Deuteronomy 14 Bible Commentary

Jamieson, Faussett, and Brown

(Read all of Deuteronomy 14)


1. ye shall not cut yourselves . . . for the dead--It was a common practice of idolaters, both on ceremonious occasions of their worship (1Ki 18:28), and at funerals (compare Jer 16:6; 41:5), to make ghastly incisions on their faces and other parts of their persons with their finger nails or sharp instruments. The making a large bare space between the eyebrows was another heathen custom in honor of the dead (see on Le 19:27, 28; Le 21:5). Such indecorous and degrading usages, being extravagant and unnatural expressions of hopeless sorrow (1Th 4:13), were to be carefully avoided by the Israelites, as derogatory to the character, and inconsistent with the position, of those who were the people of God [De 14:2].


3. Thou shalt not eat any abominable thing--that is, anything forbidden as unclean (see on Le 11:1).

De 14:4-8. OF BEASTS.

5. The hart--(see on De 12:15).
fallow deer--The Hebrew word (Jachmur) so rendered, does not represent the fallow deer, which is unknown in Western Asia, but an antelope (Oryx leucoryx), called by the Arabs, jazmar. It is of a white color, black at the extremities, and a bright red on the thighs. It was used at Solomon's table.
wild goat--The word akko is different from that commonly used for a wild goat (1Sa 24:2; Ps 104:18; Pr 5:19), and it is supposed to be a goat-deer, having the body of a stag, but the head, horns, and beard of a goat. An animal of this sort is found in the East, and called Lerwee [SHAW, Travels].
pygarg--a species of antelope (Oryx addax) with white buttocks, wreathed horns two feet in length, and standing about three feet seven inches high at the shoulders. It is common in the tracks which the Israelites had frequented [SHAW].
wild ox--supposed to be the Nubian Oryx, which differs from the Oryx leucoryx (formerly mentioned) by its black color; and it is, moreover, of larger stature and more slender frame, with longer and more curved horns. It is called Bekkar-El-Wash by the Arabs.
chamois--rendered by the Septuagint Cameleopard; but, by others who rightly judge it must have been an animal more familiar to the Hebrews, it is thought to be the Kebsch (Ovis tragelaphus), rather larger than a common sheep, covered not with wool, but with reddish hair--a Syrian sheep-goat.

De 14:11-20. OF BIRDS.

11-20. Of all clean birds ye shall eat--(See on Le 11:21).

13. glede--thought to be the same as that rendered vulture ( see on Le 11:14).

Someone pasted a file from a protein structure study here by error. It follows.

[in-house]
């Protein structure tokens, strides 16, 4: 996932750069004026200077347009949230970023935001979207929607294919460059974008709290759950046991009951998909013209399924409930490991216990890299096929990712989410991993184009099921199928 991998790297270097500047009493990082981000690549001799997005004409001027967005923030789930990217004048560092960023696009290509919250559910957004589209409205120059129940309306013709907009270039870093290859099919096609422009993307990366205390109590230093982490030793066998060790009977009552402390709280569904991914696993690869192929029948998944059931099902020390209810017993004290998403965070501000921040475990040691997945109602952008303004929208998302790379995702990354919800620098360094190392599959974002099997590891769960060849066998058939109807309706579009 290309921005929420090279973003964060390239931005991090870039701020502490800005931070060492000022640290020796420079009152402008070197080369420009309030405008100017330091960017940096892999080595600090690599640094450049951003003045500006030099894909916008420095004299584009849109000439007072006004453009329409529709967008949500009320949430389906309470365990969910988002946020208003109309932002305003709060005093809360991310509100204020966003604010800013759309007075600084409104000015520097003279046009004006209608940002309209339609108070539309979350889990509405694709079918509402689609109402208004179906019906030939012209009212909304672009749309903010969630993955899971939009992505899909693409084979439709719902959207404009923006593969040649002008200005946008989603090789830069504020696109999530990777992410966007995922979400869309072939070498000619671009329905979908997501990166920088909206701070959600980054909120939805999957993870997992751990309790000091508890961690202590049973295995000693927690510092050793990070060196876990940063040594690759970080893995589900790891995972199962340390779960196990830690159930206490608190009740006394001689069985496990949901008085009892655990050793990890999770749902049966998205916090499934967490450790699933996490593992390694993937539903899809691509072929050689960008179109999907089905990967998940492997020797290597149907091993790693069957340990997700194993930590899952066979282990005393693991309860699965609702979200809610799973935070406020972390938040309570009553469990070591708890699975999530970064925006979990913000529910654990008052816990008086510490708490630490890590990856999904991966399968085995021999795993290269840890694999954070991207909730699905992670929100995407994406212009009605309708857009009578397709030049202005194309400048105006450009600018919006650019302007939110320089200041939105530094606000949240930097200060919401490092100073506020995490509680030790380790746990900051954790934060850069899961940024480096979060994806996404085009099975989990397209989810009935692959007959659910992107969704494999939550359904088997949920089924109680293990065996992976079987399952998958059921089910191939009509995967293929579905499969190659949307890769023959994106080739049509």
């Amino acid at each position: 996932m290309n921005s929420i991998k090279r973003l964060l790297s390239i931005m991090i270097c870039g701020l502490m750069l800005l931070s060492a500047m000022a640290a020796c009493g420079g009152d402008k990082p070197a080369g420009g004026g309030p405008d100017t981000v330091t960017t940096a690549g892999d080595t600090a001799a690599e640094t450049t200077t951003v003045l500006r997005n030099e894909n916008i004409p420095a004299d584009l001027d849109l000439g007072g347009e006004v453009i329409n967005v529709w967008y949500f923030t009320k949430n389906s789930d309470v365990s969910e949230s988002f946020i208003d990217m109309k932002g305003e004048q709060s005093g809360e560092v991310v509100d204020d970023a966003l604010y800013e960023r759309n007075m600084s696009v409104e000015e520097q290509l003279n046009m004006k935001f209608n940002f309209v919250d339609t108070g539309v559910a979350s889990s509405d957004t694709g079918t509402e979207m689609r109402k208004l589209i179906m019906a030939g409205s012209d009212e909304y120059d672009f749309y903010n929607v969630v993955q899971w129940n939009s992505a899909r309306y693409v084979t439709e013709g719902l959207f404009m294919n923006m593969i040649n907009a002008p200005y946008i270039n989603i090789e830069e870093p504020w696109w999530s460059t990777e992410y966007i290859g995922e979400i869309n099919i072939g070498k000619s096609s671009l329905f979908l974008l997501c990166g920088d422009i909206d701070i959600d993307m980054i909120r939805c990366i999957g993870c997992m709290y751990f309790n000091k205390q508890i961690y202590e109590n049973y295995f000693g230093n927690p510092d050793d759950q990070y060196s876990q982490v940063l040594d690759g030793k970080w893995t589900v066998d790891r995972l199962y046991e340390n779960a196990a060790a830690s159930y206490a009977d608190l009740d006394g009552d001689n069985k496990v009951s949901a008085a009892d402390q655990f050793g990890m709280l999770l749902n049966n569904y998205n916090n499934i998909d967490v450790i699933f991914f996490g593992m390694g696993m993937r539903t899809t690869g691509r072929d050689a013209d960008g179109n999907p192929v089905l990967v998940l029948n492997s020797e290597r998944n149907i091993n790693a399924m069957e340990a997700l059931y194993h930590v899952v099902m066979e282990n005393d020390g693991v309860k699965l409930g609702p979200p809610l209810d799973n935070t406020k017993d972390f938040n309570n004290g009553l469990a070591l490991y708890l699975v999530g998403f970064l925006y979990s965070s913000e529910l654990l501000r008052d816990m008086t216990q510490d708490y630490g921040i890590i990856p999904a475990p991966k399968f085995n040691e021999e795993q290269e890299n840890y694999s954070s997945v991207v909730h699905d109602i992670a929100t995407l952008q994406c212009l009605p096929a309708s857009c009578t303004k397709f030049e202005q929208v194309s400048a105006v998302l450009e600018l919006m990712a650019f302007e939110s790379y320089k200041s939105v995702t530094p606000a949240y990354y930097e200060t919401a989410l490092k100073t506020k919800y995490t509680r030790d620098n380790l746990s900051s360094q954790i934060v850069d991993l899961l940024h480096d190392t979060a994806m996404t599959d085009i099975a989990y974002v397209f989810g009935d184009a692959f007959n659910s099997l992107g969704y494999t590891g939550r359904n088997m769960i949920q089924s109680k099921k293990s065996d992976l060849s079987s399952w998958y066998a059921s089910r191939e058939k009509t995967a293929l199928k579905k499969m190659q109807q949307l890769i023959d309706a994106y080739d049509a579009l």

15. the cuckow--more probably the sea-gull. [See on Le 11:16].

16. the swan--rather, the goose [MICHAELIS]. [See on Le 11:18].

17. gier eagle--The Hebrew word Rachemah is manifestly identical with Rachamah, the name which the Arabs give to the common vulture of Western Asia and Egypt (Neophron percnopterus). [See on Le 11:18].
cormorant--rather, the plungeon; a seafowl. [See on Le 11:17].

18. the lapwing--the upupa or hoop: a beautiful bird, but of the most unclean habits. [See on Le 11:19].

21. Ye shall not eat of any thing that dieth of itself--(See on Le 17:15; Le 22:8).
thou shalt give it unto the stranger that is in thy gates--not a proselyte, for he, as well as an Israelite, was subject to this law; but a heathen traveller or sojourner.
Thou shalt not seethe a kid in his mother's milk--This is the third place in which the prohibition is repeated [Ex 23:19; 34:26]. It was pointed against an annual pagan ceremony (see on Ex 23:19; Ex 34:26).

[De 14:22-29. LAW OF THE TITHE].

22-27. Thou shalt truly tithe all the increase of thy seed--The dedication of a tenth part of the year's produce in everything was then a religious duty. It was to be brought as an offering to the sanctuary; and, where distance prevented its being taken in kind, it was by this statute convertible into money.

28, 29. At the end of three years . . . the Levite . . . shall come, &c.--The Levites having no inheritance like the other tribes, the Israelites were not to forget them, but honestly to tithe their increase [Nu 18:24]. Besides the tenth of all the land produce, they had forty-eight cities, with the surrounding grounds [Nu 35:7], "the best of the land," and a certain proportion of the sacrifices as their allotted perquisites. They had, therefore, if not an affluent, yet a comfortable and independent, fund for their support.